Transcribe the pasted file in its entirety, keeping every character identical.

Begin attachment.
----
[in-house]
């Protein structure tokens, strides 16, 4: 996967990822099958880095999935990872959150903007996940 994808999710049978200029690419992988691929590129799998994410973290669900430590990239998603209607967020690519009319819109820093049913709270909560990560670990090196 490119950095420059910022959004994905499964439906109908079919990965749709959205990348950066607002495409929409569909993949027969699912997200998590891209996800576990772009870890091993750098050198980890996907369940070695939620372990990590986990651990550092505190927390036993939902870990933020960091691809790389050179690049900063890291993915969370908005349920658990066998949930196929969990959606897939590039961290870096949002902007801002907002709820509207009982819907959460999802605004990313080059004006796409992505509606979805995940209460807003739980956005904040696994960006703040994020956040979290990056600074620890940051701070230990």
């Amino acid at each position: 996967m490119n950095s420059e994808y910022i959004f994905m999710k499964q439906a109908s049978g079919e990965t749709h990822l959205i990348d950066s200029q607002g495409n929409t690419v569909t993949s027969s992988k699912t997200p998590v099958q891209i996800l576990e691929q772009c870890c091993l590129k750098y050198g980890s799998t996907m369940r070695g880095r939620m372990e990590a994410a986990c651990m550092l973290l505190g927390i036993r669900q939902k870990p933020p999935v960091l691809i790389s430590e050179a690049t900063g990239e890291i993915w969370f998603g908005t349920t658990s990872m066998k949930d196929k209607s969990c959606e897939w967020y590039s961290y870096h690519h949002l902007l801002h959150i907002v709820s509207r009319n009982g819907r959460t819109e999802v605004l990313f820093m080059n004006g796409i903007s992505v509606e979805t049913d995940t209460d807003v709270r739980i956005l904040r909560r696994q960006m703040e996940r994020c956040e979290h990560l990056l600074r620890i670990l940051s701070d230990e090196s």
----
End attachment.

[in-house]
């Protein structure tokens, strides 16, 4: 996967990822099958880095999935990872959150903007996940 994808999710049978200029690419992988691929590129799998994410973290669900430590990239998603209607967020690519009319819109820093049913709270909560990560670990090196 490119950095420059910022959004994905499964439906109908079919990965749709959205990348950066607002495409929409569909993949027969699912997200998590891209996800576990772009870890091993750098050198980890996907369940070695939620372990990590986990651990550092505190927390036993939902870990933020960091691809790389050179690049900063890291993915969370908005349920658990066998949930196929969990959606897939590039961290870096949002902007801002907002709820509207009982819907959460999802605004990313080059004006796409992505509606979805995940209460807003739980956005904040696994960006703040994020956040979290990056600074620890940051701070230990």
């Amino acid at each position: 996967m490119n950095s420059e994808y910022i959004f994905m999710k499964q439906a109908s049978g079919e990965t749709h990822l959205i990348d950066s200029q607002g495409n929409t690419v569909t993949s027969s992988k699912t997200p998590v099958q891209i996800l576990e691929q772009c870890c091993l590129k750098y050198g980890s799998t996907m369940r070695g880095r939620m372990e990590a994410a986990c651990m550092l973290l505190g927390i036993r669900q939902k870990p933020p999935v960091l691809i790389s430590e050179a690049t900063g990239e890291i993915w969370f998603g908005t349920t658990s990872m066998k949930d196929k209607s969990c959606e897939w967020y590039s961290y870096h690519h949002l902007l801002h959150i907002v709820s509207r009319n009982g819907r959460t819109e999802v605004l990313f820093m080059n004006g796409i903007s992505v509606e979805t049913d995940t209460d807003v709270r739980i956005l904040r909560r696994q960006m703040e996940r994020c956040e979290h990560l990056l600074r620890i670990l940051s701070d230990e090196s």